Beak-nose sat up and wiped blood from his upper lip. “Defenseless? Ha!”

“We’s just looking to share some of your food, you little bugger,” growled one of the other bandits.

“Yeah, by trying to kill us. C’mon, Tumble, let’s get out of here,” I urged him.

Instead of leaving, though, Tumble had his backpack out from under his poncho. He pulled out hard rolls and fish jerky and set about distributing food to each of the men.

“What are you doing?” I said in an aggrieved tone.

The men, who just moments ago had been doing their level best to end our lives, seemed to be wondering the same thing as they sat up with Tumble’s gifts in their hands. One of them immediately began to eat the food he had been given, but Beak-nose lunged over and slapped the food into the man’s lap.

“You save that for the others,” he ordered, then turned to Tumble. “Is this some kind of trick?”

“No trick,” Tumble replied, sliding his backpack on again beneath his poncho. “You’re obviously starving, and as you said I have food to share. But perhaps next time you’ll think to ask politely before making threats.”

I shook my head and said, “You’re wasting your time with these jerks, Tumble. Let’s go.”

“Mind your manners, boy,” Beak-nose spat. “Take a lesson from your friend.”

“Manners! You tried to kill us!”

“And for that I’m sorry,” he said. He stood up and brushed his hand off on his dirty pants before holding it out to me in greeting. “The name’s Ballister. Why don’t you come back to our village with us and we can offer you a proper reception.”

“No thanks,” I answered, not lifting my hand in return. “One ambush a day is enough for me.”

Hand still out, Ballister roared, “For the Good One’s sake, boy. You’re looking at the strength of our village here, and this dwarf proved how much that’s worth. You don’t got none to fear from us, but there’s some folk back there who’ll want to thank you for the food. And we can offer a safe place to rest if you’d like.” He grinned, revealing a smile only sporadically filled with teeth. “These old corridors ain’t none too safe. Never know who you’ll run into here.”

“Did I mention you just tried to kill us?” I asked, but with none of the spirit I had put into my earlier pronouncements. I sensed something sincere in Ballister’s speech, and when I gripped his hand, his gap-toothed grin broadened.

“Well, our relationship can only get better from here, then, can’t it?”

* * *

Continue to Part 36.

10/14/12 News: The Only City Left is now listed on the Web Fiction Guide, a wonderful place to find all sorts of online fiction. If you are so inclined, I would appreciate any ratings/reviews/recommends on that site to help get TOCL noticed. Thanks!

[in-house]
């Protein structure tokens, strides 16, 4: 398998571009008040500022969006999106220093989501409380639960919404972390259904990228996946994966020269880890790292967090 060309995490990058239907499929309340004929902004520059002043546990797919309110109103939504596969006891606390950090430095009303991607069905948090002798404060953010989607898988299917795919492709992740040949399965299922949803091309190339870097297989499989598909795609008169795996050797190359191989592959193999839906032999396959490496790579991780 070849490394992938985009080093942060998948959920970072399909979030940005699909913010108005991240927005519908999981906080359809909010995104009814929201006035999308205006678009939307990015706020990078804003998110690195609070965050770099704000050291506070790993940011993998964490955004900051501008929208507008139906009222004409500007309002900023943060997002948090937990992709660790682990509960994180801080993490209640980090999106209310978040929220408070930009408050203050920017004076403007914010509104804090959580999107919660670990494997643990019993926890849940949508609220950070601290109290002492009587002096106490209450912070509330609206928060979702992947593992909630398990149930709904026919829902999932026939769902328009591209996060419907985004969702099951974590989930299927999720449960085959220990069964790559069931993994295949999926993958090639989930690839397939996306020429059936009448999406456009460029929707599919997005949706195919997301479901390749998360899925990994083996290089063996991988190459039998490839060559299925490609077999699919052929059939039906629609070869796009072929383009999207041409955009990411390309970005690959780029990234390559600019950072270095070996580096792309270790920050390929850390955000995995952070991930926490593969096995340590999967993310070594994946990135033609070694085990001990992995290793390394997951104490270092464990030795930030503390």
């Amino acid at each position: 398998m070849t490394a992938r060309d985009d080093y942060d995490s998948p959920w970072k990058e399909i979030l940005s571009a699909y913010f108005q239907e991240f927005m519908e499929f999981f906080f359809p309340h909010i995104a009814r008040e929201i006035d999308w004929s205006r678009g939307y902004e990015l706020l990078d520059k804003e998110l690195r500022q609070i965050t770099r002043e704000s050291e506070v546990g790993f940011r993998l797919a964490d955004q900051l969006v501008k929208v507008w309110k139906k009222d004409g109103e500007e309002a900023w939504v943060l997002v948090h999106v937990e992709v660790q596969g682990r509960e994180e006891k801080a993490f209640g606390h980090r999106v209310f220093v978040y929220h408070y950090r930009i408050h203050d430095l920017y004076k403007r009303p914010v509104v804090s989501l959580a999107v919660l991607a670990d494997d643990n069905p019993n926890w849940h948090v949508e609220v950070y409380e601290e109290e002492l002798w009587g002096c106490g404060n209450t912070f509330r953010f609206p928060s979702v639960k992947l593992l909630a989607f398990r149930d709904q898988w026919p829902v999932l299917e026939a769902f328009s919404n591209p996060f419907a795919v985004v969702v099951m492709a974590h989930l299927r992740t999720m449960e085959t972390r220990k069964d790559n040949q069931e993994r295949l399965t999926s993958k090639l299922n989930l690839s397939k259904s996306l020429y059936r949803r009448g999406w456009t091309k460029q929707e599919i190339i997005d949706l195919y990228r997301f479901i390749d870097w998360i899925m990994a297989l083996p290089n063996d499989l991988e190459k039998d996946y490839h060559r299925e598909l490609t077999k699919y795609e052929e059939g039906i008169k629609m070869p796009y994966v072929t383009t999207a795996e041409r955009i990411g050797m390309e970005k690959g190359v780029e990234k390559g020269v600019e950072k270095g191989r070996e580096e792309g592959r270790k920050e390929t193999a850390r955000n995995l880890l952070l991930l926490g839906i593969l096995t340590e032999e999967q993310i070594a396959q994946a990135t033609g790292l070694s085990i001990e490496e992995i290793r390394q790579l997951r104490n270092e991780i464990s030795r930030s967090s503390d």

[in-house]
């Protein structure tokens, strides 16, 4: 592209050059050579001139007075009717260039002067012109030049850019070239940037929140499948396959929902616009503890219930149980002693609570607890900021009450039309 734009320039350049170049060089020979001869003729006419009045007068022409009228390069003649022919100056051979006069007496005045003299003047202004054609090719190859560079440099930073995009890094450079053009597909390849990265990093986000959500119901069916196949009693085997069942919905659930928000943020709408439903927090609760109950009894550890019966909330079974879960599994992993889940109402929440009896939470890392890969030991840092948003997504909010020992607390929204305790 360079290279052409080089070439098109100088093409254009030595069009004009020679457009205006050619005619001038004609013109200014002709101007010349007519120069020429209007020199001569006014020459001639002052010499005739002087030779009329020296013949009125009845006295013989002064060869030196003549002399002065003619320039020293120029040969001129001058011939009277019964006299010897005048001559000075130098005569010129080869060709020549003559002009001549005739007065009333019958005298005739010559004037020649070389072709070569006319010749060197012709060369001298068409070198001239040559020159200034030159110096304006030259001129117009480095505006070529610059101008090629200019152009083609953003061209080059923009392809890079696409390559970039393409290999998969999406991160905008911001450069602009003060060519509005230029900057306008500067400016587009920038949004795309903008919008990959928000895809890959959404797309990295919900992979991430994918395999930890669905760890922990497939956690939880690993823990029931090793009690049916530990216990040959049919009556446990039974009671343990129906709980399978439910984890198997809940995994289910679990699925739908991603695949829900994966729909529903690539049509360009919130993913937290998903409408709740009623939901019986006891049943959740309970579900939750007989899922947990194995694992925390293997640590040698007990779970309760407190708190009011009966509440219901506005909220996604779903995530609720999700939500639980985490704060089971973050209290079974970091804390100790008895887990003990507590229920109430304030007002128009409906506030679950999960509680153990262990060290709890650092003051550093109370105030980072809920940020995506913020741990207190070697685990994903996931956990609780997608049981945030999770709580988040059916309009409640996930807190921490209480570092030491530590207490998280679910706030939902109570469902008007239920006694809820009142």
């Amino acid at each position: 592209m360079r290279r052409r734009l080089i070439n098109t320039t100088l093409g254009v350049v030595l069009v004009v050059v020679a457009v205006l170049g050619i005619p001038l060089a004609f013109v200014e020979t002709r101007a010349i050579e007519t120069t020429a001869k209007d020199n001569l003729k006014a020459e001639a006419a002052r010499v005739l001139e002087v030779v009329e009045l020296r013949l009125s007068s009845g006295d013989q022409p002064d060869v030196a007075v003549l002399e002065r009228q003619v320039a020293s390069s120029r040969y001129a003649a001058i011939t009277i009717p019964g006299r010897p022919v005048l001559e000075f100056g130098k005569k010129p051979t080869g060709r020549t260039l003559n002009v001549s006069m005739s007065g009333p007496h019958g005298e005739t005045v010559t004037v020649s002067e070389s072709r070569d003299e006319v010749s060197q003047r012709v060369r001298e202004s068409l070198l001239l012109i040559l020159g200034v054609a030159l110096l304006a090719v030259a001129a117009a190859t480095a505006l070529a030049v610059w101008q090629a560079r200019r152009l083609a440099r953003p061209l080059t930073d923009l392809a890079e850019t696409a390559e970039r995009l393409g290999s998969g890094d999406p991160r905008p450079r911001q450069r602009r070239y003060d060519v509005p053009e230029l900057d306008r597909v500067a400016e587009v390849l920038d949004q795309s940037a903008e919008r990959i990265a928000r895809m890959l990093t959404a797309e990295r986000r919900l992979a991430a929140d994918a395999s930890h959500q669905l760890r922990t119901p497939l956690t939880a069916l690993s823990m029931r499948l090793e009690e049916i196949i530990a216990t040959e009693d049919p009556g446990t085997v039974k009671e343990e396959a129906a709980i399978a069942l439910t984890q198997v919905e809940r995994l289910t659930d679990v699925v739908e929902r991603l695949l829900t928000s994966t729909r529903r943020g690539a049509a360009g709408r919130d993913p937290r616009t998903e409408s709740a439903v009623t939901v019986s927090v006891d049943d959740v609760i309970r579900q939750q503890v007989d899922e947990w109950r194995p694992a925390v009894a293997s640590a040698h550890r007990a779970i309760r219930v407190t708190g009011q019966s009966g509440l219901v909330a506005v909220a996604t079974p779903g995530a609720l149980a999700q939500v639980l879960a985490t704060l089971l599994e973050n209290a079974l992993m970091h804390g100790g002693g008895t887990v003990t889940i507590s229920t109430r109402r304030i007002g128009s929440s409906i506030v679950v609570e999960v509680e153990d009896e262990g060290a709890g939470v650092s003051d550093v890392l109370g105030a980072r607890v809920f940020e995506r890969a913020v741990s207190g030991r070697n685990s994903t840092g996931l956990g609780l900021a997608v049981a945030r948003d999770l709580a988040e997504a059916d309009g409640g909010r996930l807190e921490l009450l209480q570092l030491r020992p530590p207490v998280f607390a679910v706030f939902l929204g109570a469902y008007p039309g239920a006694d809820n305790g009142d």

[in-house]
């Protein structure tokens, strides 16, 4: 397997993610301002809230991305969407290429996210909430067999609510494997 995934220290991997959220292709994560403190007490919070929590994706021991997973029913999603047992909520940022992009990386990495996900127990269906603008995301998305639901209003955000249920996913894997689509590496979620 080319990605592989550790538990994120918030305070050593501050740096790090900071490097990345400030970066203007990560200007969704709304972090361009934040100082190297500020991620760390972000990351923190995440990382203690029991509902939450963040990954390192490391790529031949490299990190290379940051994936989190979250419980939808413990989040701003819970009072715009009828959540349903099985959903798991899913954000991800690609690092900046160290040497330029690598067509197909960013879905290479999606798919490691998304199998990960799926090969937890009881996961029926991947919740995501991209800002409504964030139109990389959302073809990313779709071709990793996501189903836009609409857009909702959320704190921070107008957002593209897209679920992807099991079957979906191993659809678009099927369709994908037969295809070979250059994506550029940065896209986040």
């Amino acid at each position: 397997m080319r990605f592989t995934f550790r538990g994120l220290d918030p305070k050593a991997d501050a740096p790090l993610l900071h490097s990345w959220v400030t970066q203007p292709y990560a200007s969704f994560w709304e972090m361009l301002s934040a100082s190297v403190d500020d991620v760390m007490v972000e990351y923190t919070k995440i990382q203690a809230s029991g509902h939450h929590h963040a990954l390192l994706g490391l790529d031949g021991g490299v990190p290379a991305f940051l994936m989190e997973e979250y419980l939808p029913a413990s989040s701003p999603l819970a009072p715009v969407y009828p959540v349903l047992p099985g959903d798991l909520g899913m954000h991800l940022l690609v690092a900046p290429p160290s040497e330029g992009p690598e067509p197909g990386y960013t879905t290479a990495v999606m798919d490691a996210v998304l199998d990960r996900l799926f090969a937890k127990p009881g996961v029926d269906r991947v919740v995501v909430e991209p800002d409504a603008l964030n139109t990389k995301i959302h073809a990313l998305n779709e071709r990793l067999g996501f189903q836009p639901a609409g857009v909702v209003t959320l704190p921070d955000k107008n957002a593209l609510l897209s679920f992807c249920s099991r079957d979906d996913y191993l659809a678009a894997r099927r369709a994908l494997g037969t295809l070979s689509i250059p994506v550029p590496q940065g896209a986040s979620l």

If you enjoyed this post, please click the image below to give The Only City Left a vote on Top Web Fiction. (One vote allowed per week.)

Click here to vote for The Only City Left on Top Web Fiction!

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Logo Credit:The TOCL logo is courtesy of Jande Rowe of the webcomic Aedre’s Firefly. If you haven’t already read AF, I encourage you to go check it out. Not only does Jande produce the comic, she reviews other long-form webcomics, gives tips and instructions on creating a comic, and is endlessly supportive of other creators. For a great review that will bring you up to speed on Aedre’s Firefly, check out this page at Webcomic Alliance.

The Only City Left: Part 34

Welcome to my serial science-fiction/fantasy adventure, The Only City Left. This is the story of Allin Arcady and his adventures through a dying, planet-sized city called Earth.

If you are new to The Only City Left and want a quick catch-up, you can read a synopsis of Parts 1-30 and then start at Part 31. You can reach an individual part of the story by browsing the Table of Contents.

At the end of Part 33, Allin and Tumble had exited the maze of traps surrounding Pudlington and were on their way, hopefully, to the Roof of the World, the surface of the city-planet Earth.

The Only City Left: Part 34

“How far down do you think we are from the surface?” I asked.

We had been walking for half a day already, and while intellectually I knew that this was a tiny portion of the journey ahead of us, I felt an excitement in the pit of my stomach. I’m on the right path again.

“I couldn’t tell you, Allin,” Tumble replied from beneath the brim of his wide, conical leaf hat. He had produced that hat and a black and red poncho from his backpack earlier and donned them both without explanation. “I have a general sense of the route we need to take from having studied schematics for this part of the city. But those are centuries old, so forgive me if we seem to be moving in a roundabout manner. I’ll do my best.”